Zoo’s Elephants Help Rid Metroparks of Unwanted Plants
In the Metroparks, non-native invasive species are persistent problems, crowding out native species as they creep into natural areas. But to an elephant, two pesky plants will become an interesting new side dish.
Metroparks Toledo and the Toledo Zoo & Aquarium are working together to help rid the parks of the nuisance bush honeysuckle and autumn olive shrubs while enriching the diets of the Zoo’s three African elephants, Renee, Twiggy and Lucas.
“The Toledo Zoo is excited to partner with the Metroparks to provide a unique local enrichment option and dietary supplement for our elephants,” said Shayla Bell Moriarty, director of communications.
Tim Schetter, Metroparks director of nature resources, said these and other invasive plants are a problem in the Metroparks because they overtake native species, reducing plant diversity. Removing them is an ongoing part of restoring natural areas across the park district’s 12,000 acres.
“It’s a rare opportunity when we can actually get some benefit out of invasive species,” Schetter said. By removing these undesirable plants from parks and feeding them to the Zoo’s elephants, we improve not only the quality of our natural areas but put it to good use. It’s a win-win.”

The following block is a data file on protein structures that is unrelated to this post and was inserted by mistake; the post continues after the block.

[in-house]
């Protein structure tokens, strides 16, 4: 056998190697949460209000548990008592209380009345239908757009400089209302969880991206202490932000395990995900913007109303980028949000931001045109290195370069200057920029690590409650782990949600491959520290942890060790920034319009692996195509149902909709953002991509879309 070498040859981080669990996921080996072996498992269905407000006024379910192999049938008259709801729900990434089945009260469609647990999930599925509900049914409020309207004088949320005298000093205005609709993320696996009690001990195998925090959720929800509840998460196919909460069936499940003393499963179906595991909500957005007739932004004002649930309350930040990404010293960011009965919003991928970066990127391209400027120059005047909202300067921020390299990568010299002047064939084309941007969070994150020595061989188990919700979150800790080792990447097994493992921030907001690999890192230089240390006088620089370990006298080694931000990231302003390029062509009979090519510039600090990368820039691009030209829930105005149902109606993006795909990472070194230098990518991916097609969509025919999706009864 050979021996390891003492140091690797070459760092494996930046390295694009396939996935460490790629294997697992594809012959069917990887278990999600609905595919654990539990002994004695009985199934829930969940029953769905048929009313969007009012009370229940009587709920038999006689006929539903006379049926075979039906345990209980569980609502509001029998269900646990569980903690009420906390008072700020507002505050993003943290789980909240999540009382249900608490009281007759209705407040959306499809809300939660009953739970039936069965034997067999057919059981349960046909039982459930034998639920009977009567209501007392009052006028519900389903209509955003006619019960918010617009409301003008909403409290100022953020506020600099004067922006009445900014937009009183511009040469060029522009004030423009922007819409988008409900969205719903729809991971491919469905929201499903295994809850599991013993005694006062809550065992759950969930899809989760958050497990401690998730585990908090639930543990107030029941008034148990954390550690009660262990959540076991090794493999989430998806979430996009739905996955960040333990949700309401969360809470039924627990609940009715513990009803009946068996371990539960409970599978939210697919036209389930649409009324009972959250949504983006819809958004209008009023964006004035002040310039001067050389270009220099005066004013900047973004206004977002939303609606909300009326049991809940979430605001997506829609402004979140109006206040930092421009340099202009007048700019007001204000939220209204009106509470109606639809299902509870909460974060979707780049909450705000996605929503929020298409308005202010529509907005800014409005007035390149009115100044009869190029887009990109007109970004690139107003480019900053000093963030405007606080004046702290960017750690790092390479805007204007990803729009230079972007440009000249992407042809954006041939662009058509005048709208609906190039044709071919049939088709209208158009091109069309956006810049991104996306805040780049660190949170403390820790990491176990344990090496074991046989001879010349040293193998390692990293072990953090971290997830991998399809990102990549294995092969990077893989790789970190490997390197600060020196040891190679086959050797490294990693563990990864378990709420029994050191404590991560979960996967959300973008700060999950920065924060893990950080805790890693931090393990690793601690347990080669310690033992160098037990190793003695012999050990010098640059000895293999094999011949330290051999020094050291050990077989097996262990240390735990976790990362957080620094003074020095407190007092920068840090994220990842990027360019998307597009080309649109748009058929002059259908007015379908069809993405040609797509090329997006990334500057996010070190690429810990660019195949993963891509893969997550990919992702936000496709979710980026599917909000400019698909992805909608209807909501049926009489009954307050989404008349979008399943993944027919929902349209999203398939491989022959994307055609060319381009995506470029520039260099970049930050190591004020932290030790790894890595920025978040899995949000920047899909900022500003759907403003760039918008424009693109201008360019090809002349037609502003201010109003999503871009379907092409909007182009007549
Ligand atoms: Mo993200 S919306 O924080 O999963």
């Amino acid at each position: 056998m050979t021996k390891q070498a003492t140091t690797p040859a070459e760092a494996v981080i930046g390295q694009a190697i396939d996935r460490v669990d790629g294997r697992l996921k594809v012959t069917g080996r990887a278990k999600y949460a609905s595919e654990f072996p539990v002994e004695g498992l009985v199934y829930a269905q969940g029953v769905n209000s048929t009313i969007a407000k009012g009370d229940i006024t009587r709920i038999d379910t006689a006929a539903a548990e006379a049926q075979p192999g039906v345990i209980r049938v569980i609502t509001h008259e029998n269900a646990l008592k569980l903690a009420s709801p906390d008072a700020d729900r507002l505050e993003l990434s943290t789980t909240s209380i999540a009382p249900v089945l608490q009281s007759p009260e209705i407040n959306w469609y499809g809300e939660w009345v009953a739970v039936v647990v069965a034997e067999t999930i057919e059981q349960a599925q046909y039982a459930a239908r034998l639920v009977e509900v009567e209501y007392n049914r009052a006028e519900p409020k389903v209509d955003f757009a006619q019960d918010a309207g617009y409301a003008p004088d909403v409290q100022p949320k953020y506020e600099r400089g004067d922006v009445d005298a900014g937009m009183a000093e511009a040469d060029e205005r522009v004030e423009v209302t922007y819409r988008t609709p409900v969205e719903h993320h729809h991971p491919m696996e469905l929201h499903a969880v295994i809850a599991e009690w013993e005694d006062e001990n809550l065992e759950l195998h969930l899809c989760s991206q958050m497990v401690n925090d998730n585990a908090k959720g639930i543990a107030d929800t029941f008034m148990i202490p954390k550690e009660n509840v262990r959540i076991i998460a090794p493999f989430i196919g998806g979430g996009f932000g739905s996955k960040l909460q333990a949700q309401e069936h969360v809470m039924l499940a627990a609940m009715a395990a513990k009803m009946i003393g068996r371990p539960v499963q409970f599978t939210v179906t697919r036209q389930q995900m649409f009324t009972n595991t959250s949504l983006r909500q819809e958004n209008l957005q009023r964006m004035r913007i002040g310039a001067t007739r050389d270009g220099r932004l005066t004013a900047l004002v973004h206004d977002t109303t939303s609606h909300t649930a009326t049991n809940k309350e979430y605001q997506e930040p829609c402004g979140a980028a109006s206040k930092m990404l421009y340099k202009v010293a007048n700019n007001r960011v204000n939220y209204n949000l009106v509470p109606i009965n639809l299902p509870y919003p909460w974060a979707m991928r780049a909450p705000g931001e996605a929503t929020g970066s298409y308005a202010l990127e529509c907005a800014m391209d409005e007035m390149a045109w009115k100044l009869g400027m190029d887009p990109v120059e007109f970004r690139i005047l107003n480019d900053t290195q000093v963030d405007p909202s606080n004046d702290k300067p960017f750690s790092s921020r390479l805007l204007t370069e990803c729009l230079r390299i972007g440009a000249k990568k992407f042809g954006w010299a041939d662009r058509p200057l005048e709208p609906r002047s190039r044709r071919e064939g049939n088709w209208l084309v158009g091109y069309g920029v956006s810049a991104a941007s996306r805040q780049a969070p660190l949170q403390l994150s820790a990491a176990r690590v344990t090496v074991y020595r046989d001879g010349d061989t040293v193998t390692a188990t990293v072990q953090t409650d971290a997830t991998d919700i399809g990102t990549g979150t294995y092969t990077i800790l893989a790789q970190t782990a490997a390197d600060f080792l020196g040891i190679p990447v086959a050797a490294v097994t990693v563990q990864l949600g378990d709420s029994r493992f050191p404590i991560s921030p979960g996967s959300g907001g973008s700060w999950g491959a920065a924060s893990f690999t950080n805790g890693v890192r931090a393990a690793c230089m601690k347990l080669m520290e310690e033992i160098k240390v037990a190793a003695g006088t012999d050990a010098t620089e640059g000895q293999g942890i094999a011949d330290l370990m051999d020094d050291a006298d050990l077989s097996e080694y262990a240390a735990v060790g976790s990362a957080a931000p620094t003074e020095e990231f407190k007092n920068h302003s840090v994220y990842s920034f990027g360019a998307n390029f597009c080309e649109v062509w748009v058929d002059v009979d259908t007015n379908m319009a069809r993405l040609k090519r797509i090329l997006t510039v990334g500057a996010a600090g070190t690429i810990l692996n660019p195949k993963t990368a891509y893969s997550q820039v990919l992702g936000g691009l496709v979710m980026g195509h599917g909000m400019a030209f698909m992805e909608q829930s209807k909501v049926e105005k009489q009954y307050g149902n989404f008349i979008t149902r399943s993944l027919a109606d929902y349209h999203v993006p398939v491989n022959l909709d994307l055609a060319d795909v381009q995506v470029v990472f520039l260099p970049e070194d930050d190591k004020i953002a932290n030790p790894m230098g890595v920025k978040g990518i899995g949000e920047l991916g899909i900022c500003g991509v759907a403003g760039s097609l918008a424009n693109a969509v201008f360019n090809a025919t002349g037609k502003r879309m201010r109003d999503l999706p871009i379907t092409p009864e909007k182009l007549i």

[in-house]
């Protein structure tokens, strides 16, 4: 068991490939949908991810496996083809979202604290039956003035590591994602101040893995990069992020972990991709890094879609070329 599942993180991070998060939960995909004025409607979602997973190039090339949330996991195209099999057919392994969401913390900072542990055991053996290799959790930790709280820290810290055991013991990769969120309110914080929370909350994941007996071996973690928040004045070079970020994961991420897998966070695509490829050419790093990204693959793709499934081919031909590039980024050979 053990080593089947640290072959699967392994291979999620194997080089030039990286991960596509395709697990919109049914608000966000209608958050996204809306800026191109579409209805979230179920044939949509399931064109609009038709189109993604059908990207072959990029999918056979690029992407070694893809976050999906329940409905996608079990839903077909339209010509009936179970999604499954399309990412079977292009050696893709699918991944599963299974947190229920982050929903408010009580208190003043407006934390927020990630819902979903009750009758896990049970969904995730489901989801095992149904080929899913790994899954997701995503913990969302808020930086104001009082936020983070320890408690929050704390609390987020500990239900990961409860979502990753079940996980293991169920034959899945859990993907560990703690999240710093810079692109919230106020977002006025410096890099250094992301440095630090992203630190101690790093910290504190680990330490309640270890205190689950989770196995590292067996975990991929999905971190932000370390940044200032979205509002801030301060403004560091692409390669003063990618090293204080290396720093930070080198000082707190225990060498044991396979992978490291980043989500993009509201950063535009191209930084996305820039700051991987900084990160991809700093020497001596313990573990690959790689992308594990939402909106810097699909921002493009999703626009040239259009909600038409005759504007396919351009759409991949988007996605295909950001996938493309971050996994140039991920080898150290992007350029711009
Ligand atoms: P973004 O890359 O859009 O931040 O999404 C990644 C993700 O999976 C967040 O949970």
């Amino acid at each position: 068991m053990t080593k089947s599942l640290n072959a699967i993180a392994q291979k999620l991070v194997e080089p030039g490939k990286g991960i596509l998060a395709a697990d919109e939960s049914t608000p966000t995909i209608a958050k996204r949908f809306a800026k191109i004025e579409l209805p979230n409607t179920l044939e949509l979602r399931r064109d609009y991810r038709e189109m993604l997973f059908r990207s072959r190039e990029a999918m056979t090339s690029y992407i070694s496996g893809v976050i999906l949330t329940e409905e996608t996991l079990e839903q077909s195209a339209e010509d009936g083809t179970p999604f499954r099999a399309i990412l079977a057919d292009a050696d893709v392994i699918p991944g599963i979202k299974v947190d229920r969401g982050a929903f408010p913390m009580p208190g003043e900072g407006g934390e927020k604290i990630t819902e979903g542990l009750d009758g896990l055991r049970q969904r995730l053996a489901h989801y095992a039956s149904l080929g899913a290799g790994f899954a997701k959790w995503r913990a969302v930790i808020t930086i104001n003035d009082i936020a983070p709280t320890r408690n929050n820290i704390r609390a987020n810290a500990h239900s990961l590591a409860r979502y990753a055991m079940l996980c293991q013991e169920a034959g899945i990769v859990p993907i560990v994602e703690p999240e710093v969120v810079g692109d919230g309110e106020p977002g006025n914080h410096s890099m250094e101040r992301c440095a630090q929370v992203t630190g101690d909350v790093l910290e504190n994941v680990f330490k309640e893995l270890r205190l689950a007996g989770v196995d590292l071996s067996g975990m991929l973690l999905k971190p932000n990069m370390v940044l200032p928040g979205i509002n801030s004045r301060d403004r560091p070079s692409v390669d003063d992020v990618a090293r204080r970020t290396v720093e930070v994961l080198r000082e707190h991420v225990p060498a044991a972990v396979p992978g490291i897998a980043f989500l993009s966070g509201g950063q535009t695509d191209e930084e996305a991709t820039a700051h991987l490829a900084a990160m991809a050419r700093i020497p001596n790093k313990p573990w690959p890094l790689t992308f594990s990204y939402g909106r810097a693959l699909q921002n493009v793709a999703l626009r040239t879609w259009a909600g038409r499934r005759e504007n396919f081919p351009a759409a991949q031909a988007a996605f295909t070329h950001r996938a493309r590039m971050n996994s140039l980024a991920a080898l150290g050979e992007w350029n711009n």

Staff from Metroparks Natural Resources Dept., with help from volunteers, are currently clearing the brush from an area at Blue Creek Metropark in Whitehouse, and delivered the first batch of branches to the Zoo November 2. In the future, ZooTeens, with the assistance of Zoo staff and volunteers, will help remove the plants.
“This invasive species-to-browse program is a great addition to our mission of caring for animals and conserving the natural world with the added bonus of doing it in our own backyard,” Moriarty said. “We look forward to continuing our longstanding partnership with the Metroparks and finding more innovative and efficient ways to conserve the natural world together.”